One year, early ‘90s, I believe, the parade started and several hours in, during the String Bands, it began to snow and several clubs declined to march and play music. Instead, they got in their yellow school buses and drove up Broad Street — silently passing their fans standing in the snow — to play for the judges at City Hall.
That was a horrible disgrace and a seismic shock.
That turned off how-many-I-don’t-know of their loyal base.
And attendance fell.
The Mummers several times experimented with marching on Market Street, a much shorter route, which meant the crowds would be compressed into 10 blocks and would seem like more.
It wasn’t a bad idea, but tradition won out, and it was back to Broad Street.
In 1997, the Fancy Brigades, with their show-stopping performances, were moved off the street and into the Pennsylvania Convention Center in a gamble that paid off for the Brigades, but reduced audiences on Broad Street.
In desperation, in 2015 the route of the parade was reversed from South Philly to City Hall, to City Hall to Washington Avenue, cutting the length of the parade by more than half and cutting off South Philly, the traditional heart and soul of the parade.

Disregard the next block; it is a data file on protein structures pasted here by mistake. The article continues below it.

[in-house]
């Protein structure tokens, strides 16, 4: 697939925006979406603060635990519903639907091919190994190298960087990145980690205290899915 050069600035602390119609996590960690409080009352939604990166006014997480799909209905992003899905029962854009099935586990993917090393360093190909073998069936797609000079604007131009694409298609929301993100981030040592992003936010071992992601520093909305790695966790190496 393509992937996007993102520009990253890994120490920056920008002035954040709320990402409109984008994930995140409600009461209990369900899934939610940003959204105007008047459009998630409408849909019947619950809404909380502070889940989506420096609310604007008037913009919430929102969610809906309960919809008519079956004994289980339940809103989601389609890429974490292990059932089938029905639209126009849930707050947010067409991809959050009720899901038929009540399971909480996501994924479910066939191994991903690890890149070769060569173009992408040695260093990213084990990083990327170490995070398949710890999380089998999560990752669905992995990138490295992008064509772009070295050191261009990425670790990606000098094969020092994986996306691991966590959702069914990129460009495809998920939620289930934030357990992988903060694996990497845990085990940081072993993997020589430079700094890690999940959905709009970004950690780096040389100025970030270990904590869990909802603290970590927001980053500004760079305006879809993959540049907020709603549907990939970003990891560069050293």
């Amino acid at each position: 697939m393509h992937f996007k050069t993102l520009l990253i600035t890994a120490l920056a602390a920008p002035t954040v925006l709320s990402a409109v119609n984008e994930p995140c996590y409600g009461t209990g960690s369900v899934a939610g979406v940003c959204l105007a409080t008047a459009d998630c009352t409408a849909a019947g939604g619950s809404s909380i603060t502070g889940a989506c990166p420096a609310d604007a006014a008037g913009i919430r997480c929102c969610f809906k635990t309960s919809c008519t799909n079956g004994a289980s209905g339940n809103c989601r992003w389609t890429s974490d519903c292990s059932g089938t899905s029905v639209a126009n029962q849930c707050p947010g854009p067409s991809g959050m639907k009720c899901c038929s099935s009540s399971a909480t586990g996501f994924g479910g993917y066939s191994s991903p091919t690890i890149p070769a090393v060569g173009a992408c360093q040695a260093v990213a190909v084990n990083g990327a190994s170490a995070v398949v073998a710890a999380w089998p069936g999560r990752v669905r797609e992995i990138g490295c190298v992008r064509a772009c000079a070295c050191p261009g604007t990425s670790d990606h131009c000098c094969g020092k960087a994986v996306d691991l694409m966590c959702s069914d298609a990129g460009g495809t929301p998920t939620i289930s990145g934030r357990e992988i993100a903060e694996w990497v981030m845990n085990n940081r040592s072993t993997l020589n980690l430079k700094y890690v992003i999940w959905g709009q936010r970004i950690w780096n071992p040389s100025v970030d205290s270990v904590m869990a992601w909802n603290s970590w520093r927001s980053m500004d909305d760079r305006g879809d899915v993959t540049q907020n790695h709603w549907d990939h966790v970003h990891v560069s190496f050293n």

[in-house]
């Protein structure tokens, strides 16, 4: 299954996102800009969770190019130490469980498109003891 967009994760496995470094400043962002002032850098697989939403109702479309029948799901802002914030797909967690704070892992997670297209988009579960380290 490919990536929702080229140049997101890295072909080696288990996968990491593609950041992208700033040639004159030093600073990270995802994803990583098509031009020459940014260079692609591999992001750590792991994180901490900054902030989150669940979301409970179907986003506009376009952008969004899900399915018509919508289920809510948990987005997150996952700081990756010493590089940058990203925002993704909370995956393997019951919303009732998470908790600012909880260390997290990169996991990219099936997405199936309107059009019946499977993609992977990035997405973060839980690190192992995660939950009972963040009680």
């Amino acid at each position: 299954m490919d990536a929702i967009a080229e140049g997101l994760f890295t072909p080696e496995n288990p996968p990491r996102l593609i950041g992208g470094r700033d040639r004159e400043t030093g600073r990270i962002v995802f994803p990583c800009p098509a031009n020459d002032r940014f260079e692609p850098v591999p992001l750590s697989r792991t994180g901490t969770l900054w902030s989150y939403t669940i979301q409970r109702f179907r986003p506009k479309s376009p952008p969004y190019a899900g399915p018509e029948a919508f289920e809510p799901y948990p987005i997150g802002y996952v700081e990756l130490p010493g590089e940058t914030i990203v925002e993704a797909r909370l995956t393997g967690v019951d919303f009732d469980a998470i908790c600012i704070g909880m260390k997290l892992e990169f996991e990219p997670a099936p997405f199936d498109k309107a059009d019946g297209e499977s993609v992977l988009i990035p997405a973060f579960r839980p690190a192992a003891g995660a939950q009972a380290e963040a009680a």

Insulted, South Philadelphians turned their back on the parade.
At about the same time, the Mummers got whacked by the Woke Stick.
You got 10,000 people in the parade.
You get two screw ups who smear black makeup on their face, which has been banned since 1963, and the twitterverse is calling the Mummers racist. All 10,000 of them.
Then there was the drunk who made a homophobic remark.
So all 10,000 Mummers are homophobic — including those who are gay.
Now, those are actual social crimes.
Then you get Social Justice Warriors — mostly Gen Z geniuses, I suspect — who see offense when there is none, often by Comic clubs whose very being is to make fun of anybody and everybody.
So there were complaints about a character labeled music impresario Jay-Z walking a dog labeled Mayor Kenney.